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beijing has been implemented in some measure is trying to cushion, i guess, the impact. what else can authorities do? well, they have a pretty big toolbox. it is more limited than it was two years ago or three years ago because gdp is at a much higher level, but they are tightening the property market. they have been conducting a de— leveraging campaign with governments and corporate is. they have an environmental crackdown which has persisted until today. if things get really bad they can start to let up on those initiatives which are being a drag on growth. what they have done so far has been tweaks in risk management, not a change in direction from 2019. we keep talking about this trade war as if it is the biggest risk, which of course it is. but there are other issues, like gatt, as well. what are authorities
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doing about them? so far they have stuck to their guns and they have said that we are going to focus on our reform programmes. they view that as an important initiative to stabilise the economy long—term, and we have not seen them fully shift towards growth prioritisation over reform. and i think it is going to bea reform. and i think it is going to be a difficult balance when you look into next year, because the issue with doing another stimulus is you will get debt levels to exceed really dangerous levels. let's now talk about oil prices, because they have been volatile and heading north in the past few weeks. traders are concerned about the trade war we have just been talking about, as well as us sanctions on iran. the opec oil producers‘ cartels as there are opec oil producers‘ cartels as there a re factors opec oil producers‘ cartels as there are factors the under control. our reporter caught up with its secretary general at the india energy forum earlier this week. this yearin energy forum earlier this week. this year in vienna, we found out that we had not only accomplished our objective of bringing down stocks to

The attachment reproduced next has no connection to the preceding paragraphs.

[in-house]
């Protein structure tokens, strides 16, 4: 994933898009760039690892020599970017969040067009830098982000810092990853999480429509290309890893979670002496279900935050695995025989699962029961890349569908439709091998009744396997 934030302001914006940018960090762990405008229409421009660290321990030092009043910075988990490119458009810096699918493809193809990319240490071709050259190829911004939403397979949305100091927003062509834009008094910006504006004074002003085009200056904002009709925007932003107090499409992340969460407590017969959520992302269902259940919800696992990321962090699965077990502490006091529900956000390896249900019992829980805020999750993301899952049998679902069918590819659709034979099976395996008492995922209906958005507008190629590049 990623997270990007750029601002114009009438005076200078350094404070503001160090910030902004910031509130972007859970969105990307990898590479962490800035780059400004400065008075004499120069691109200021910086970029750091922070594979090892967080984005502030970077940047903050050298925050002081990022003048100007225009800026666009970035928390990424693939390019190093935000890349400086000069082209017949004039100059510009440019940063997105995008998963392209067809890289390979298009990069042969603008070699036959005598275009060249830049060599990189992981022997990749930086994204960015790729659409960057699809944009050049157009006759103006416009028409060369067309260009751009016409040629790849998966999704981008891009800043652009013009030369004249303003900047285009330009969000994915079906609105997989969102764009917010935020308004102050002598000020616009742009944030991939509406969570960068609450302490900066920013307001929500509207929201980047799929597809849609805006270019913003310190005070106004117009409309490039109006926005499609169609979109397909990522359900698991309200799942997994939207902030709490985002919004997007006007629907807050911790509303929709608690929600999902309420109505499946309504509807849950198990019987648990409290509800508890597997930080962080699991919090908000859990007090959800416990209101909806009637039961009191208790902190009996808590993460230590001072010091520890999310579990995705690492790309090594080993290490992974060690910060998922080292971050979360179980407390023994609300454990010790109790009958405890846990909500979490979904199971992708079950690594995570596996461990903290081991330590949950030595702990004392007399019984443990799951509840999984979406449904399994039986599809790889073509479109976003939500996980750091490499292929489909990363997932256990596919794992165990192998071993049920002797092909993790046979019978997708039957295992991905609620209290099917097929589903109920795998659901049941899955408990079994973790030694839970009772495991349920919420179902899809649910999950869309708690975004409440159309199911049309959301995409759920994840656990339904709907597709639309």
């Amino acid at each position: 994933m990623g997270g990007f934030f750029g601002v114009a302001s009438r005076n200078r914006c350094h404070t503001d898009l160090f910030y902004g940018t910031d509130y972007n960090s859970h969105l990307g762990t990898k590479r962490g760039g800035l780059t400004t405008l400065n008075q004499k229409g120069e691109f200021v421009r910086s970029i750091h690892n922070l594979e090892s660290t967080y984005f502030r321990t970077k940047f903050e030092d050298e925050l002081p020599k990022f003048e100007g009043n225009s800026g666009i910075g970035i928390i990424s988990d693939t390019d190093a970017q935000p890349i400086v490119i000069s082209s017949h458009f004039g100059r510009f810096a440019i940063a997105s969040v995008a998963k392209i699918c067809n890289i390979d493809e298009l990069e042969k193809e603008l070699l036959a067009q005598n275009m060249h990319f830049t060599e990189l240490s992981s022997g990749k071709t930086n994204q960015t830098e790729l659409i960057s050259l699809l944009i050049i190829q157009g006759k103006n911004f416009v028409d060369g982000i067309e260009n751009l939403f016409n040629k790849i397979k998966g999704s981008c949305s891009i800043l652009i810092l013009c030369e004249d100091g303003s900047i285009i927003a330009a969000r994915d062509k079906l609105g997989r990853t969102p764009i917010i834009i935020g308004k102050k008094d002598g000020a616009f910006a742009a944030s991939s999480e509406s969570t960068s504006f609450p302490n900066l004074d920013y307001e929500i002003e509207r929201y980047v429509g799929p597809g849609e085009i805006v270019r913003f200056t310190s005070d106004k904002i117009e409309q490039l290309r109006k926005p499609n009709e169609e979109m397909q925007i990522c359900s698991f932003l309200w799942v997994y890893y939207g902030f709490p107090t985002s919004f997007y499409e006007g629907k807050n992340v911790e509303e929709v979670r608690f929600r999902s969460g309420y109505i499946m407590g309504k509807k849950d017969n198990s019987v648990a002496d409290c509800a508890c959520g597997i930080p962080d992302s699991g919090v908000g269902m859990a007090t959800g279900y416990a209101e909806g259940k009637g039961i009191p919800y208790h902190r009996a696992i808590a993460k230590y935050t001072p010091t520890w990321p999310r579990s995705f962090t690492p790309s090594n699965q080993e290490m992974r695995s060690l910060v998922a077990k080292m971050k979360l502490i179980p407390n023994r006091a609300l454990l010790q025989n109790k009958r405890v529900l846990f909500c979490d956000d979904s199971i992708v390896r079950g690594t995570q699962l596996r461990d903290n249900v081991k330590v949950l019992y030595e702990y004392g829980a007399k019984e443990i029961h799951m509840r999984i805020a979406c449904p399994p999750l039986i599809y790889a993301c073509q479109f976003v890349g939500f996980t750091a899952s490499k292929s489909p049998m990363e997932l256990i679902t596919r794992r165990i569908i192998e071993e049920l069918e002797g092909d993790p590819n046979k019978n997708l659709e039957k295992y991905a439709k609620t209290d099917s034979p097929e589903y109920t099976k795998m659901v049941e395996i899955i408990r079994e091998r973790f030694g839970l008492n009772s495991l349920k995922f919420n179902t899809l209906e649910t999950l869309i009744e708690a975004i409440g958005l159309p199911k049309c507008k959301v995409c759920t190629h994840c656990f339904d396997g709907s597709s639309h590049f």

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the five—year average, but we had surpassed that target by almost 47%. and therefore it was not healthy. we voluntarily, on our own, reversed course and decided to work to strive to bring down the conformity level to bring down the conformity level to about 100%. and at the moment, on course. this is a work in progress. however, there are factors that are com pletely however, there are factors that are completely outside of our control that are making this stability hard earned stability, and it has taken us almost four years, looking increasingly fragile. but iran has said that no other oil exporting nation should be allowed to take
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over the export from iran. where does opec stand on that? we are working with the non— opec producers in the declaration of cooperation, in which iran is a very important member, and collectively, trying to ensure that the market remains well supplied, and the market continues to be ina supplied, and the market continues to be in a state of balance. as you have been hearing, prince harry and meghan are on a 16 day tour of australia and new zealand. it is of course their first official royal tour since their wedding in may, and comes off the back of news that the duchessis comes off the back of news that the duchess is now pregnant and is due to give birth next spring. the appeal of the british royals are undeniable, but there are also many critics who have complained that a royal tour such as this costs the british taxpayers too much money. but branding expert stephen
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mcguinness says it is hard to quantify the value of their brand and that the benefits outweigh the costs. lets put this in context. the british royal family are an incredibly successful brand. if you think coca—cola is big, coca—cola has been around for about 130 years, the british royal family has been around for about 130 years, the british royalfamily about 1500 yea rs. the british royalfamily about 1500 years. and you don‘t survive that long unless you are giving the customer what they want. so there really is a set of messages and something about the royal family that gives reassurance, a heritage, provenance, a sense of real well—being, not just to provenance, a sense of real well—being, notjust to the british but potentially the ex— colonial countries, australia, parts of africa, and the rapture with which they are greeted is phenomenal. this is with harry and wills, kate and meghan, and this is monarchy 3.0. they have the aspiration, they are